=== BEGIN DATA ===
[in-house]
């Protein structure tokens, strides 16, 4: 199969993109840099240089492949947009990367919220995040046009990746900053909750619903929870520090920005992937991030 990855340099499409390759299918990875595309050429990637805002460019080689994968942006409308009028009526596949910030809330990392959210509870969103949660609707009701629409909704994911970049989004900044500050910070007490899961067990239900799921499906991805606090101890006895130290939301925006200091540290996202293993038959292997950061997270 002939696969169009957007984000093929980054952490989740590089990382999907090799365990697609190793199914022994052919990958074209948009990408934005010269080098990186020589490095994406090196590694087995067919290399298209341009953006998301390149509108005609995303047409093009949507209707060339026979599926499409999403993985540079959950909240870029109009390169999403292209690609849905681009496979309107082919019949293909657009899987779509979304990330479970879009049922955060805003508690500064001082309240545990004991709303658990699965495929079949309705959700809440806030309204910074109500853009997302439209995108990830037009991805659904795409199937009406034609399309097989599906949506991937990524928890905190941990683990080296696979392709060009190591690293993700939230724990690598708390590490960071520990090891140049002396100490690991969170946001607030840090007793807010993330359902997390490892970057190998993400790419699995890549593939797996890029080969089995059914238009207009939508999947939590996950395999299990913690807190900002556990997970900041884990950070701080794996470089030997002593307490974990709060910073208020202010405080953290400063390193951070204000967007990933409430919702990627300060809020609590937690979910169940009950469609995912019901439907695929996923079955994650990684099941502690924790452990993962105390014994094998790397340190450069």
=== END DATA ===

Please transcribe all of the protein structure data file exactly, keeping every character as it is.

[in-house]
């Protein structure tokens, strides 16, 4: 199969993109840099240089492949947009990367919220995040046009990746900053909750619903929870520090920005992937991030 990855340099499409390759299918990875595309050429990637805002460019080689994968942006409308009028009526596949910030809330990392959210509870969103949660609707009701629409909704994911970049989004900044500050910070007490899961067990239900799921499906991805606090101890006895130290939301925006200091540290996202293993038959292997950061997270 002939696969169009957007984000093929980054952490989740590089990382999907090799365990697609190793199914022994052919990958074209948009990408934005010269080098990186020589490095994406090196590694087995067919290399298209341009953006998301390149509108005609995303047409093009949507209707060339026979599926499409999403993985540079959950909240870029109009390169999403292209690609849905681009496979309107082919019949293909657009899987779509979304990330479970879009049922955060805003508690500064001082309240545990004991709303658990699965495929079949309705959700809440806030309204910074109500853009997302439209995108990830037009991805659904795409199937009406034609399309097989599906949506991937990524928890905190941990683990080296696979392709060009190591690293993700939230724990690598708390590490960071520990090891140049002396100490690991969170946001607030840090007793807010993330359902997390490892970057190998993400790419699995890549593939797996890029080969089995059914238009207009939508999947939590996950395999299990913690807190900002556990997970900041884990950070701080794996470089030997002593307490974990709060910073208020202010405080953290400063390193951070204000967007990933409430919702990627300060809020609590937690979910169940009950469609995912019901439907695929996923079955994650990684099941502690924790452990993962105390014994094998790397340190450069």